http://center-for-nonverbal-studies.org/6101.html

(scroll down to see the categories)

Also I can't resist posting this that Kary posted on Facebook:

http://www.nytimes.com/2012/03/18/opini ... 2&src=recg

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Re: Jibber Jabber - Q1 - 29

Postby Rebecca Birch » Mon Mar 19, 2012 7:51 am

Strycher wrote:Though I do understand that snarled, chortled, giggled, etc are a little ridiculous. What do you guys think what hissed? I want to keep using that one . . .


The thing about 'hissed' is you'd better make sure there's a lot of 's's involved in the line that's being hissed, otherwise it doesn't make much sense. At least, that's how I've come to think of it.

I'm a big proponent of using action instead of dialogue tags. On the other hand, I have a tendency to write dense, and if I were to just go with a few 'said's now and then, that might cut back on my excess verbiage.
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Re: Jibber Jabber - Q1 - 29

Postby george nik. » Mon Mar 19, 2012 8:13 am

MedicalAuthor wrote:
Strycher wrote:
gwasch wrote:Sometimes a clever trick is to shove the sounds before the dialogue. Like 'Frank groaned. "Really..."' And just omit the speech tag altogether! You can substitute expressions/sounds/gestures to animate the character instead of melding it with the dialogue or something.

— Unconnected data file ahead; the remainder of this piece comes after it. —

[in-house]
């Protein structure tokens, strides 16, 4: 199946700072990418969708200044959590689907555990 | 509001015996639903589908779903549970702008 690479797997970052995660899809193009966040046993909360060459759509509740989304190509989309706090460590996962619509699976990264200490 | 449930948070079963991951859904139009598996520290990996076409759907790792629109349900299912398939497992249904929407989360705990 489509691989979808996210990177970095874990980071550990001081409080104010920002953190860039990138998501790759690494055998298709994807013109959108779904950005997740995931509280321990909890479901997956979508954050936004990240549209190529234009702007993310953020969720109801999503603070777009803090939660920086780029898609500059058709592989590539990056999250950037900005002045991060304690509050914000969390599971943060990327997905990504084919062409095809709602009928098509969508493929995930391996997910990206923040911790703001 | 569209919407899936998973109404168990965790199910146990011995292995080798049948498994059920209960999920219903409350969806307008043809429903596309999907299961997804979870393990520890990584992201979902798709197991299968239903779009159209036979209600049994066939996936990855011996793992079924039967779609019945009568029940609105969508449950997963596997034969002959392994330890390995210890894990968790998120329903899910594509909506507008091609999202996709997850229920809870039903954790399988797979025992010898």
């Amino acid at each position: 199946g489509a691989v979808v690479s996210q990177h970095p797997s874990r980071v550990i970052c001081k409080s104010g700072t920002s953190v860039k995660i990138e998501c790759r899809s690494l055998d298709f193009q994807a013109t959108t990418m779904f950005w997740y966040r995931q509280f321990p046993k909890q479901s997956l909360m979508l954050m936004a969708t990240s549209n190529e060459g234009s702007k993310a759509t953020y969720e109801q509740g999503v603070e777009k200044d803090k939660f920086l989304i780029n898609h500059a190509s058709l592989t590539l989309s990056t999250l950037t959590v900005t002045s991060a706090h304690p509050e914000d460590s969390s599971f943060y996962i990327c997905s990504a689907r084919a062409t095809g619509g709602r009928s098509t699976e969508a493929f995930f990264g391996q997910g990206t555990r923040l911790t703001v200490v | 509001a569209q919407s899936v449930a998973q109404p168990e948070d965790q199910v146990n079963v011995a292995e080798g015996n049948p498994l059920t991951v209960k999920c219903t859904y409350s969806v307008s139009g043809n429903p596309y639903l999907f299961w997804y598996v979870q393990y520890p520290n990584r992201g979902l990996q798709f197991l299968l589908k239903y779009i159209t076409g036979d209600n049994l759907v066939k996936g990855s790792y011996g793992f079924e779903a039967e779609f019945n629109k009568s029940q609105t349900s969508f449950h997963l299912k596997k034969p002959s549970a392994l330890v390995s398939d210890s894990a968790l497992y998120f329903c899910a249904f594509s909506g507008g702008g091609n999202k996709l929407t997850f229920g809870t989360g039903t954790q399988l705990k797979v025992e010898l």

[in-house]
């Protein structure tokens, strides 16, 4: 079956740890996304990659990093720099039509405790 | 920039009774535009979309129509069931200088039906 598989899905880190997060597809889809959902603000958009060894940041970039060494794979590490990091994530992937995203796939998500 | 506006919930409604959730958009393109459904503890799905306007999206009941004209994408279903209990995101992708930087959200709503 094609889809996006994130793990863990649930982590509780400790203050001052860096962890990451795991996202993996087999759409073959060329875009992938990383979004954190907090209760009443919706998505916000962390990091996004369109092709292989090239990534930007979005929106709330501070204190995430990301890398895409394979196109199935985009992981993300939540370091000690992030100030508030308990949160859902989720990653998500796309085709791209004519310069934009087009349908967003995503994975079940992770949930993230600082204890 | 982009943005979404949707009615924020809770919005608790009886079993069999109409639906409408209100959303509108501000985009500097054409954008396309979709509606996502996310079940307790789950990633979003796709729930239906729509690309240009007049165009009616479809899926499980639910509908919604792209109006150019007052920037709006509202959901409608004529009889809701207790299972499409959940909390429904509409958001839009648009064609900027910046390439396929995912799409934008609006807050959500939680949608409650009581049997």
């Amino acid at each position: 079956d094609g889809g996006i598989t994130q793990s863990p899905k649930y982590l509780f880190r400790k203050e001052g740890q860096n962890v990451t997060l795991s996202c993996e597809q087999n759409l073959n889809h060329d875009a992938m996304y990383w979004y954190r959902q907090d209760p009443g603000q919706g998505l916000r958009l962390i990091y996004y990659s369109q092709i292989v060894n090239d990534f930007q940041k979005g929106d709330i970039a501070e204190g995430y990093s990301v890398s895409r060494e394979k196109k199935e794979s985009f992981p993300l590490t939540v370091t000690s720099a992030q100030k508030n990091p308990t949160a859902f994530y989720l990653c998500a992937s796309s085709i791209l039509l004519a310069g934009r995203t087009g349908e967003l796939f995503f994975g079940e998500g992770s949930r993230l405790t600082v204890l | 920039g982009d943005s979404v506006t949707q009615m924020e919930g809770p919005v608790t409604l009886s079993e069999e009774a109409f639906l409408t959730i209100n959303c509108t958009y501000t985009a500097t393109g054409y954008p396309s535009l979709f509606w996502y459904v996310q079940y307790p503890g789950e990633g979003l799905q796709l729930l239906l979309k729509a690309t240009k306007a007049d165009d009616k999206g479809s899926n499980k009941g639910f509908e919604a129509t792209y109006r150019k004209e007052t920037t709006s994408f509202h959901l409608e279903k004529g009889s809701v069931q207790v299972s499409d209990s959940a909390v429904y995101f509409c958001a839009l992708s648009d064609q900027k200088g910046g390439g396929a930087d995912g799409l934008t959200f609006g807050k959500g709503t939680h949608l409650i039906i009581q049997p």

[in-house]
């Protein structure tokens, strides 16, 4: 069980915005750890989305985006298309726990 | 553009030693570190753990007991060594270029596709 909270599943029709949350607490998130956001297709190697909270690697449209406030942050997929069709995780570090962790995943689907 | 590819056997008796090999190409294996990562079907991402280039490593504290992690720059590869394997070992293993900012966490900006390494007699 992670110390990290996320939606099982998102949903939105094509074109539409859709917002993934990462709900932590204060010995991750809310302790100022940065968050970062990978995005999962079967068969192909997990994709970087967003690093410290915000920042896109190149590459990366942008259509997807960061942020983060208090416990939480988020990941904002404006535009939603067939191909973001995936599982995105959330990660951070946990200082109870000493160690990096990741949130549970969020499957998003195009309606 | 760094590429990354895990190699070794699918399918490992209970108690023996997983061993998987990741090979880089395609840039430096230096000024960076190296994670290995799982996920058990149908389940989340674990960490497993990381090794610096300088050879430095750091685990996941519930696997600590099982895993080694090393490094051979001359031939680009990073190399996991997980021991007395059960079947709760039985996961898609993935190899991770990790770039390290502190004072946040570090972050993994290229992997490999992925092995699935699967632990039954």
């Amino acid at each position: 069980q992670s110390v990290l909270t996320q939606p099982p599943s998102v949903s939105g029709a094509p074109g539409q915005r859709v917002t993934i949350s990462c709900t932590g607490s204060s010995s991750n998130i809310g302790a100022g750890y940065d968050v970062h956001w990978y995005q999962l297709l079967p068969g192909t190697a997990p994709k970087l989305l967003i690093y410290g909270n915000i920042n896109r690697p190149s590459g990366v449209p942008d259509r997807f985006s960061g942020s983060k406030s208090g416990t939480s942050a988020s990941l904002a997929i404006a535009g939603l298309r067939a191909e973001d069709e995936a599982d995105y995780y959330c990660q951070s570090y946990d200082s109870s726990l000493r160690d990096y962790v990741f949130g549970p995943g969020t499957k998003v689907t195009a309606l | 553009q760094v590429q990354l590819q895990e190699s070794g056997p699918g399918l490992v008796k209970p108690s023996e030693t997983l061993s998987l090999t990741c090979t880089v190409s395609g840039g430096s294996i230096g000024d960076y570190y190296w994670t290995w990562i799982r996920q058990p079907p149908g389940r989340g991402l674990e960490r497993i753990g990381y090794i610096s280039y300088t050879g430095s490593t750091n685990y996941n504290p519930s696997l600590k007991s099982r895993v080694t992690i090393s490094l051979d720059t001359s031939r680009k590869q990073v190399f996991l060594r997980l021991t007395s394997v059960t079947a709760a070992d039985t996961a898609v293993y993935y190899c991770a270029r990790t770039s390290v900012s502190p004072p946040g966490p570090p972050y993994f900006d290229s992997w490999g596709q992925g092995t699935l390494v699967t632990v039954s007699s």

This has become my tactic. And when I think that what the character is doing obvious, I only include speech tags every third or fourth exchange so as to avoid confusion.

"Yes," she said.
"I don't think so," he answered.
"You're wrong," she said.
"You're face is wrong," he said.
"My what?" She asked.


Is really boring. That can't be what editors are asking for, but it's kind of what it sounds like they're asking for.

Though I do understand that snarled, chortled, giggled, etc are a little ridiculous. What do you guys think what hissed? I want to keep using that one . . .


To play the devil's advocate, I don't think that block of text is boring because of the dialogue is boring because of the tags. I think if you replaced it with other tags, it would be just as boring, plus read weirdly.


Just to experiment...
"Yes," she hissed.
"I don't think so," he snarled.
"You're wrong," she chortled.
"You're face is wrong," he giggled.
"My what?" She groaned.
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Re: Jibber Jabber - Q1 - 29

Postby Alex Kane » Mon Mar 19, 2012 8:26 am

Anyone seen the BBC contemporary adaptation of Taming of the Shrew? Shirley Henderson hisses every line she has in the whole film. It's terrifying. But of course there's no need for dialogue tags in a TV film script.
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Re: Jibber Jabber - Q1 - 29

Postby gower21 » Mon Mar 19, 2012 8:33 am

And there shall be no hissing in fiction!

(taken from the commandments of writing--brought from the hill by the chosen writer, who I'm sure chortled while he spoke each rule)